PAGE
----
A very singular specimen is one that has been broken across the middle (see Fig. 57, Plate XIV). So obtuse, however, is the angle of the blade—if blade be not a misnomer—and so peculiar its form, that it evidently never formed part of an adze. It is triangular in section, and must have been a heavy implement ere it was broken. It is 3 in. in thickness or depth at the shoulder, and 2½ in. wide at the same part. Speaking of it as though it were an adze, the apex of the triangular section is the face of the tool, which is bevelled or curved for about 2 in. from the cutting-edge. The bevel on the other face—that is, the back—is 4 in. long, is convex longitudinally, but, strange to say, concave laterally. This concavity is quite pronounced, and continued right down to the point. Its surface is also finely polished, as are the two side surfaces for some distance back from the point. So peculiar is the form of this item that it would be a misnomer to apply the term "cutting-edge" to the point. It is difficult to see any use in the transverse concavity. The sides are markedly convex laterally. This implement cannot have been of the slightest use as a cutting-tool, but it has been carefully polished. It has been rubbed lengthwise on stone, both concave and convex surfaces showing longitudinal striæ plainly. It is of a hard black diorite, and weighs page 2742¾ lb. It may have been used as a rubber or burnisher of some sort, or as a pounder or beater.

Some of the triangular cross-section adzes have the butt end pecked down so as to round off the face, and leave a shoulder on the apex or face. This reduced part extends in some cases nearly half-way down the tool, and was evidently intended to accommodate the lashing. Save across such places and across the blade, these forms show a triangular cross-section throughout.

We may also note some small stone tools showing a triangular cross-section. Some of these may have been used as small adzes, but many were undoubtedly utilized as chisels. Some are described under that head. Long stone tools, with a triangular cross-section, found in the British Isles are spoken of as picks by Evans.

An adze of short thick form in Mr. A. H. Turnbull's collection has a thick blade that is concave transversely to a marked extent, like a hollow gouge. It has also a heavy butt reduction. Length, 7 in.; width across cutting-edge, 1⅝ in., narrowing backward to 1⅜ in. at the butt end. Thickness, 1½ in. Face slightly convex both ways. Face and sides worked down heavily for 2¾ in. from the poll, leaving a prominent shoulder, and a slight ridge near the poll. The back is straight and flat both ways, as also are the sides. The latter trend inward to the back, which is thus narrower than the face. The thick blade is 2½ in. long, and the bevel on the back is deeply concave transversely from cutting-edge to shoulder, more so than in any other specimen examined. In this respect, and with this restriction, it is emphatically unique. Angle of inclination of blade, from 40° to 30°. The surface has been dressed to an even finish, but the blade only is polished.

Another thick specimen (Fig. 58, Plate XXVIII) in the Museum has apparently been made to be used as an adze, but in grinding two short bevels on the blade the cutting-edge has been formed in the axial centre of the tool. In regard to these bevels it resembles a toki whakangao, for an account of which see under "Normal Forms." The face is worked down slightly at the butt end, to accommodate the lashing. Length, 10in.; weight, 41b. Width across cutting-edge, 2¼ in.; across a point 2 in. back from cutting-edge, 2⅝ in. full; across poll, 1¾ in. Thickness, 2⅛ in. at line of butt shoulder (2½ in. from poll), from which point it decreases both ways. The face is considerably convex longitudinally, and slightly so laterally. The back is also convex both ways, but to a less extent; in fact, it looks almost flat, until a straight-edge is applied thereto. The sides are very slightly convex both ways, and these also look flat. As in most of these thick forms, the poll is rounded and of even surface. The item page 275of interest lies in the two short blade-bevels, one on the face and one on the back, each of which has its prominent shoulder. The face bevel is ¾ in., and the back bevel ⅞ in., thus making an extremely short blade, though the gradual convergence of face and back from as far back as the slight butt shoulder renders such short bevels quite feasible and effective. The cutting-edge is straight, and the angle of inclination formed by the two abrupt bevels fully 70°. This tool is ground to an even surface on every part, including the poll. The material is sandstone, with fragments of slate. Although ground all over, yet the surface is not smooth and polished, save on the two short facets. Apparently the tool has been ground on a rough sandstone, and the blade-facets only have been polished.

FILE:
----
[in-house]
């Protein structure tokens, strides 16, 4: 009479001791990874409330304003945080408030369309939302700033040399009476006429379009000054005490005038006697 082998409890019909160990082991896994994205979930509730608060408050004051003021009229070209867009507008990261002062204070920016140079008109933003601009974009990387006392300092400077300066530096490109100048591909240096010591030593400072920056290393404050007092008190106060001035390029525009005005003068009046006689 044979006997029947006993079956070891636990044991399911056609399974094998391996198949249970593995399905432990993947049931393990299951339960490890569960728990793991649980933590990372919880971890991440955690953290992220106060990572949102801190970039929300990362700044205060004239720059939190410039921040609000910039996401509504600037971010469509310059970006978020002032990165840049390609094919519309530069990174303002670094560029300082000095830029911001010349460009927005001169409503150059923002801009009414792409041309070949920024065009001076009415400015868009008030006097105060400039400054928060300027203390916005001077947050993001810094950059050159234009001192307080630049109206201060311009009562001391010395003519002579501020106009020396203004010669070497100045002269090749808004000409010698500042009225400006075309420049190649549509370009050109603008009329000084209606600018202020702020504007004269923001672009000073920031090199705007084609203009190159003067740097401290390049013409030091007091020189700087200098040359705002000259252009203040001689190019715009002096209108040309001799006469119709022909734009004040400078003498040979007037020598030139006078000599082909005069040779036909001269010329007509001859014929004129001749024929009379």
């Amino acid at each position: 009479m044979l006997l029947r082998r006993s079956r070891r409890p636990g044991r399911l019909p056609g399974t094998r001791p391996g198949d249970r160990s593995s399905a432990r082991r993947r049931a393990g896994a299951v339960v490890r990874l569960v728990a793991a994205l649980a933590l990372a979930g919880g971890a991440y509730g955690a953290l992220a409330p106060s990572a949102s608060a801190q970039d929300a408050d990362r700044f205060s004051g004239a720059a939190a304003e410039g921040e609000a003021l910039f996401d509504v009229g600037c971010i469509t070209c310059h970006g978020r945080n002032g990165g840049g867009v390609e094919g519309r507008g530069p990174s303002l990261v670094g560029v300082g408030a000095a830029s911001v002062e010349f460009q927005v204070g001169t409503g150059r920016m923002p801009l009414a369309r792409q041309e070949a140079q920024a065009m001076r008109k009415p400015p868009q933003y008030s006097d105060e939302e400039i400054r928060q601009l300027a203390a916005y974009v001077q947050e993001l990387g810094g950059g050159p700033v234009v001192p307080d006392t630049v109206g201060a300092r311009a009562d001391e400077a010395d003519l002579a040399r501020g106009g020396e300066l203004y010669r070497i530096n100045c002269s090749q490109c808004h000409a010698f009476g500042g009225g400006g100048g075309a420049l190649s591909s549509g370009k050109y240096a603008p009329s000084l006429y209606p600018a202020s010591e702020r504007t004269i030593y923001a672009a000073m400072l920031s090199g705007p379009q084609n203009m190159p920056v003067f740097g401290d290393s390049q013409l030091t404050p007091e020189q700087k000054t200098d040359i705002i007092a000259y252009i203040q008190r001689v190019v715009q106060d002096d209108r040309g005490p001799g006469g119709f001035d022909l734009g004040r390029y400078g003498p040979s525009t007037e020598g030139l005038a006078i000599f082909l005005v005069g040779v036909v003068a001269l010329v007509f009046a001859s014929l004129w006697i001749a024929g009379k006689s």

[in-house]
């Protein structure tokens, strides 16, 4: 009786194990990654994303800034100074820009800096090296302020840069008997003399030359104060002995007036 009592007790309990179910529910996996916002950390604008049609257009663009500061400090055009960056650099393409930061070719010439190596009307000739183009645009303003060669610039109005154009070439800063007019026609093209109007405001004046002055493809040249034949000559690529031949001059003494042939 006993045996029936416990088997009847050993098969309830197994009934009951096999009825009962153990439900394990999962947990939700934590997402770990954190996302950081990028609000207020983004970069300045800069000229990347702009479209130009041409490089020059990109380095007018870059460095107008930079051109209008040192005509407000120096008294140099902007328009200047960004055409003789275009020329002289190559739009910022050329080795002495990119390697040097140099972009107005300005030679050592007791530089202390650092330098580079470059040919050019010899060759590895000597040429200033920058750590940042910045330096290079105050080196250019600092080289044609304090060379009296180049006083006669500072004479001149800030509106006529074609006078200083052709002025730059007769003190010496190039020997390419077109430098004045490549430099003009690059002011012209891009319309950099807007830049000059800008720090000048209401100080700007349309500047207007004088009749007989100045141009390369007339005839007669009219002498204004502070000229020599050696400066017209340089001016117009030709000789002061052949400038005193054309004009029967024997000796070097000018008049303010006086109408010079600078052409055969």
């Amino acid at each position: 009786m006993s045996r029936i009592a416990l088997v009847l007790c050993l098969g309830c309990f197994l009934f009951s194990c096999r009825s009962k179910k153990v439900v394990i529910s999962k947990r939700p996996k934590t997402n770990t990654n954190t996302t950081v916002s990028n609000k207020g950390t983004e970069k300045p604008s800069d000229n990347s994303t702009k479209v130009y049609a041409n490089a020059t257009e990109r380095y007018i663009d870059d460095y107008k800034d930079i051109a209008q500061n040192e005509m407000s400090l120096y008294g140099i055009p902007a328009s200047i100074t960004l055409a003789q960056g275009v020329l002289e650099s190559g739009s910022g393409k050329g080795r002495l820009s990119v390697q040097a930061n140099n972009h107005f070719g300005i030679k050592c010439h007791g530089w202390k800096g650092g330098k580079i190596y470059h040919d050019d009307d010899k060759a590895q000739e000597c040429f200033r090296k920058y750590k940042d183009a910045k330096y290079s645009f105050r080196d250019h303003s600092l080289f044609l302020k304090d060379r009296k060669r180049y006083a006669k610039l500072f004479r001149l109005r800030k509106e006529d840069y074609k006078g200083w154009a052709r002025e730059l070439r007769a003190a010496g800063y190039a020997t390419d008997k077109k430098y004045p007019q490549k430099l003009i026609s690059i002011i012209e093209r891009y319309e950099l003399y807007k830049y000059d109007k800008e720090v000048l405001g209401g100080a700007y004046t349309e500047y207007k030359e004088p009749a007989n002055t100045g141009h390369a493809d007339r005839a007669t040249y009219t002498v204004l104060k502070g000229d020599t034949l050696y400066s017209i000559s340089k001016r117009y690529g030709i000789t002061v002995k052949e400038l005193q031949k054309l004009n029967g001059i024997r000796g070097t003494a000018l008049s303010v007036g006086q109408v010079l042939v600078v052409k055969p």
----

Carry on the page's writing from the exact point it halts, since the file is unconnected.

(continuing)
In Fig. 59, Plate XXVIII, we have another thick type, made of reddish sandstone, with a curious transverse ridge on the shoulder. This implement is 9 in. long, 2⅜ in. wide across the cutting-edge, and 2 in. wide near the poll. The width across the shoulder on the back is 2¼ in., but the width across the face opposite the shoulder is 2⅝ in., and this comparative narrowness of the back is carried throughout its length. Thickness in middle, 1¾ in. The sides, though sloping inwards to the back, are almost flat and straight throughout their length. Both face and back are convex transversely, as is usual, but the former only is convex longitudinally, the back being straight from the butt end to the ridge that rises somewhat abruptly at the shoulder-line. The ridge is quite prominent, and, instead of being straight, as most of them are, is curved in, with the crown of the curve toward the butt end. Thus the bevel of the blade is carried on above the plane of the back, and terminates in an almost semicircular sweep. The face and edges at the butt end have been bruised down for 3½ in. in order to accommodate the lashing, but no prominent shoulder has been left at the terminating-point of such bruising. The poll has been rounded off to some extent, but shows a rough unground fracture. The cutting-edge is slightly curved, the blade-bevel on face also slight, that on the back is convex to a marked extent longitudinally, as is usual, and slightly so transversely, also a common form. The whole implement has been remarkably well bruised and partially ground smooth—viz., the whole of the blade and one side, and the face as far as the reduced butt end. The back is not ground smooth, but the work of doing so had just been commenced, which may also be said of the unground side, which has one edge ground smooth. This is one of the most interesting specimens in the Museum collection, and is a good illustration of fine bruising-work in its unground parts. Angle of inclination of the blade, 60° to 40°. Weight, 3 lb.